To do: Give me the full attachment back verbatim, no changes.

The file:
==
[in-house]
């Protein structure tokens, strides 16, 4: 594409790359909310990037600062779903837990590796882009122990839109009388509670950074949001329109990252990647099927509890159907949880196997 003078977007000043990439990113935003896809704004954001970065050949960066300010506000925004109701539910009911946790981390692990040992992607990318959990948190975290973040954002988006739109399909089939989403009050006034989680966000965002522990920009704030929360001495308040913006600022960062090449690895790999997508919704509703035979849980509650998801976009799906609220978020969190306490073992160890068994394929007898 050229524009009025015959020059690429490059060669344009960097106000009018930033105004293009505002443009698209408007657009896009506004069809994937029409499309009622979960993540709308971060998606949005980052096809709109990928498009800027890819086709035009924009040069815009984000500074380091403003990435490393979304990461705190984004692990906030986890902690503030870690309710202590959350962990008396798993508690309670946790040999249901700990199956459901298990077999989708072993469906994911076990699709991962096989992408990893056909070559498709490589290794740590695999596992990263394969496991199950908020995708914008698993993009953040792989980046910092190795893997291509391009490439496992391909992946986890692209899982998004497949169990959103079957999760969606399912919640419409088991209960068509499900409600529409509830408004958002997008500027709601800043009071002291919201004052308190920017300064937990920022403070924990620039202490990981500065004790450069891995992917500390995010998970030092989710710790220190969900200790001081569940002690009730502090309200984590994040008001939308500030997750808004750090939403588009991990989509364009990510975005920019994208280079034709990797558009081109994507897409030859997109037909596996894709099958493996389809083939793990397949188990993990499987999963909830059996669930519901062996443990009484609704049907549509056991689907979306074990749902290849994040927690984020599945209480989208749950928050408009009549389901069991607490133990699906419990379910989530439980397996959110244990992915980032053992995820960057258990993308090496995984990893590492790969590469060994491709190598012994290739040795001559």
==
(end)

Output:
[in-house]
């Protein structure tokens, strides 16, 4: 594409790359909310990037600062779903837990590796882009122990839109009388509670950074949001329109990252990647099927509890159907949880196997 003078977007000043990439990113935003896809704004954001970065050949960066300010506000925004109701539910009911946790981390692990040992992607990318959990948190975290973040954002988006739109399909089939989403009050006034989680966000965002522990920009704030929360001495308040913006600022960062090449690895790999997508919704509703035979849980509650998801976009799906609220978020969190306490073992160890068994394929007898 050229524009009025015959020059690429490059060669344009960097106000009018930033105004293009505002443009698209408007657009896009506004069809994937029409499309009622979960993540709308971060998606949005980052096809709109990928498009800027890819086709035009924009040069815009984000500074380091403003990435490393979304990461705190984004692990906030986890902690503030870690309710202590959350962990008396798993508690309670946790040999249901700990199956459901298990077999989708072993469906994911076990699709991962096989992408990893056909070559498709490589290794740590695999596992990263394969496991199950908020995708914008698993993009953040792989980046910092190795893997291509391009490439496992391909992946986890692209899982998004497949169990959103079957999760969606399912919640419409088991209960068509499900409600529409509830408004958002997008500027709601800043009071002291919201004052308190920017300064937990920022403070924990620039202490990981500065004790450069891995992917500390995010998970030092989710710790220190969900200790001081569940002690009730502090309200984590994040008001939308500030997750808004750090939403588009991990989509364009990510975005920019994208280079034709990797558009081109994507897409030859997109037909596996894709099958493996389809083939793990397949188990993990499987999963909830059996669930519901062996443990009484609704049907549509056991689907979306074990749902290849994040927690984020599945209480989208749950928050408009009549389901069991607490133990699906419990379910989530439980397996959110244990992915980032053992995820960057258990993308090496995984990893590492790969590469060994491709190598012994290739040795001559």